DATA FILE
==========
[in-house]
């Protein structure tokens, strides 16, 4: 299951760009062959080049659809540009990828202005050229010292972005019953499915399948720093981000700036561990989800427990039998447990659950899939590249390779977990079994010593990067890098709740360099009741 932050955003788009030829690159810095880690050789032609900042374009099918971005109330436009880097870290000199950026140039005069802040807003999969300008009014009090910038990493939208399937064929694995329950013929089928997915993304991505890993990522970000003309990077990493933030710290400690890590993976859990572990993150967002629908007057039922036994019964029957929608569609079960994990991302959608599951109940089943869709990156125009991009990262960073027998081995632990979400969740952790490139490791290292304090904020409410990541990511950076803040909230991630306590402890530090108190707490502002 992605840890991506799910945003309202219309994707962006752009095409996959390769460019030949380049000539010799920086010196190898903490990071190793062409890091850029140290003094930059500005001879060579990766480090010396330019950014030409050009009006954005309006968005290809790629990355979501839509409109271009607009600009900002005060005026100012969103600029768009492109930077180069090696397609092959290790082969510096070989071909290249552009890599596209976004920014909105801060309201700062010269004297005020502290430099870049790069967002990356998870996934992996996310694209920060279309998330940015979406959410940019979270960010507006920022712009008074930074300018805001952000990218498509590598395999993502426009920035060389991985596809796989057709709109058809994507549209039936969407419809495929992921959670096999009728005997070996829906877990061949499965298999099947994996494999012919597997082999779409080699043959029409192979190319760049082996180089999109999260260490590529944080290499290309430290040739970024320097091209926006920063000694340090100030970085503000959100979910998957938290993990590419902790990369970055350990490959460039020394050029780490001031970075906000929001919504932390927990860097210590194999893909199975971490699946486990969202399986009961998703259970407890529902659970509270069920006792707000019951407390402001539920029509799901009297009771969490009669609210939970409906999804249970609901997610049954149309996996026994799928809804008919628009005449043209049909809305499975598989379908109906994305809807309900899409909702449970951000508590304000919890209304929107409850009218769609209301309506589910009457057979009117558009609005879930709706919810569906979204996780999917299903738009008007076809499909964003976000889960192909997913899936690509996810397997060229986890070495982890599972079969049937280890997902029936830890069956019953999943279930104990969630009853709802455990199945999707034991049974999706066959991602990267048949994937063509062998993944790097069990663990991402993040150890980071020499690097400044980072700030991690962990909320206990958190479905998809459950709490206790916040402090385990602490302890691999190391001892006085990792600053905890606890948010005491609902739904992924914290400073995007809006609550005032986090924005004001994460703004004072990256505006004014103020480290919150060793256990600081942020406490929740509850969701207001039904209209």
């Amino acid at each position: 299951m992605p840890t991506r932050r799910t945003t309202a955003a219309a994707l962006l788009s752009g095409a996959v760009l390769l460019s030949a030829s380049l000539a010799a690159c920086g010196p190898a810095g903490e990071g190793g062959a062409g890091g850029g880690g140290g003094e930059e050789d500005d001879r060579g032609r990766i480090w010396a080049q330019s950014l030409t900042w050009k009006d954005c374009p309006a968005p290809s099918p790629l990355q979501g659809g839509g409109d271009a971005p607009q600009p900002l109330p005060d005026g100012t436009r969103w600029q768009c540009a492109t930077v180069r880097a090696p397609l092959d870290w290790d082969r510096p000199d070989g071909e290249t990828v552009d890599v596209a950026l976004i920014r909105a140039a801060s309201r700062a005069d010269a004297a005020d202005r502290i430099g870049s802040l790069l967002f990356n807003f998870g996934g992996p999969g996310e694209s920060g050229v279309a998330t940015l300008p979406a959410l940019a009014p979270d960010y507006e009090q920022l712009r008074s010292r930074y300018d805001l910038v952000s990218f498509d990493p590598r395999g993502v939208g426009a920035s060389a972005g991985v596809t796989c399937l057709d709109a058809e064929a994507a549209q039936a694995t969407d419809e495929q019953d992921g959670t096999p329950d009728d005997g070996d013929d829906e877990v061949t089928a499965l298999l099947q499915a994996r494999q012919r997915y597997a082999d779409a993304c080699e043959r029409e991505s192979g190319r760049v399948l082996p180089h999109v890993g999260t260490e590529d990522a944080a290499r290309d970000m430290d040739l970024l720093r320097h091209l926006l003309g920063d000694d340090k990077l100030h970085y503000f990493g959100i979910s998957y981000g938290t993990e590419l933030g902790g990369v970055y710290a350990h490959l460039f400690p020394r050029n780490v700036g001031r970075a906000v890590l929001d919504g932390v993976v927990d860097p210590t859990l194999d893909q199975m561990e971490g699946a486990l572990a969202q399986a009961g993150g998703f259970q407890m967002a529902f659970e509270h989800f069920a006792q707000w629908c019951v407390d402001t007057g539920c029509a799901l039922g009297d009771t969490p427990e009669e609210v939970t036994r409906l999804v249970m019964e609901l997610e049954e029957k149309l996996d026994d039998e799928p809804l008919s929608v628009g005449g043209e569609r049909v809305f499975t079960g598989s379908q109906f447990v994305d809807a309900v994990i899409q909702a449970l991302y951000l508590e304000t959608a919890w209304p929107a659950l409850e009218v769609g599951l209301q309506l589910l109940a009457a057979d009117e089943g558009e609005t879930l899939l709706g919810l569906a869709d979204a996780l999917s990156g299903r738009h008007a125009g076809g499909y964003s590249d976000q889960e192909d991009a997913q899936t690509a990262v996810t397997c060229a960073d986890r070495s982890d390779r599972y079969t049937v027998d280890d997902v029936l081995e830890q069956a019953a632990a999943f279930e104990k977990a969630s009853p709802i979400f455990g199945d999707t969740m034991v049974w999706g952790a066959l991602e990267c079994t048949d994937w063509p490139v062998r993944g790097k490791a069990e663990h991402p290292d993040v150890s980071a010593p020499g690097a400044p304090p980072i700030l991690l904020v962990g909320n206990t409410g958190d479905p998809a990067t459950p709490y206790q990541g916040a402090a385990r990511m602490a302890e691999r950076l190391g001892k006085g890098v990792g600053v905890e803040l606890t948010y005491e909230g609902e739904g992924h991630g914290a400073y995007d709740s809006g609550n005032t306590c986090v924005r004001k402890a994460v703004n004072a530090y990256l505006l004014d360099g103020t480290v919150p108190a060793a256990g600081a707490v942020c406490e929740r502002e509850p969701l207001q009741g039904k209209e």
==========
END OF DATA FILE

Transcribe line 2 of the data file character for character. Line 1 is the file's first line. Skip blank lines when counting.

């Protein structure tokens, strides 16, 4: 299951760009062959080049659809540009990828202005050229010292972005019953499915399948720093981000700036561990989800427990039998447990659950899939590249390779977990079994010593990067890098709740360099009741 932050955003788009030829690159810095880690050789032609900042374009099918971005109330436009880097870290000199950026140039005069802040807003999969300008009014009090910038990493939208399937064929694995329950013929089928997915993304991505890993990522970000003309990077990493933030710290400690890590993976859990572990993150967002629908007057039922036994019964029957929608569609079960994990991302959608599951109940089943869709990156125009991009990262960073027998081995632990979400969740952790490139490791290292304090904020409410990541990511950076803040909230991630306590402890530090108190707490502002 992605840890991506799910945003309202219309994707962006752009095409996959390769460019030949380049000539010799920086010196190898903490990071190793062409890091850029140290003094930059500005001879060579990766480090010396330019950014030409050009009006954005309006968005290809790629990355979501839509409109271009607009600009900002005060005026100012969103600029768009492109930077180069090696397609092959290790082969510096070989071909290249552009890599596209976004920014909105801060309201700062010269004297005020502290430099870049790069967002990356998870996934992996996310694209920060279309998330940015979406959410940019979270960010507006920022712009008074930074300018805001952000990218498509590598395999993502426009920035060389991985596809796989057709709109058809994507549209039936969407419809495929992921959670096999009728005997070996829906877990061949499965298999099947994996494999012919597997082999779409080699043959029409192979190319760049082996180089999109999260260490590529944080290499290309430290040739970024320097091209926006920063000694340090100030970085503000959100979910998957938290993990590419902790990369970055350990490959460039020394050029780490001031970075906000929001919504932390927990860097210590194999893909199975971490699946486990969202399986009961998703259970407890529902659970509270069920006792707000019951407390402001539920029509799901009297009771969490009669609210939970409906999804249970609901997610049954149309996996026994799928809804008919628009005449043209049909809305499975598989379908109906994305809807309900899409909702449970951000508590304000919890209304929107409850009218769609209301309506589910009457057979009117558009609005879930709706919810569906979204996780999917299903738009008007076809499909964003976000889960192909997913899936690509996810397997060229986890070495982890599972079969049937280890997902029936830890069956019953999943279930104990969630009853709802455990199945999707034991049974999706066959991602990267048949994937063509062998993944790097069990663990991402993040150890980071020499690097400044980072700030991690962990909320206990958190479905998809459950709490206790916040402090385990602490302890691999190391001892006085990792600053905890606890948010005491609902739904992924914290400073995007809006609550005032986090924005004001994460703004004072990256505006004014103020480290919150060793256990600081942020406490929740509850969701207001039904209209």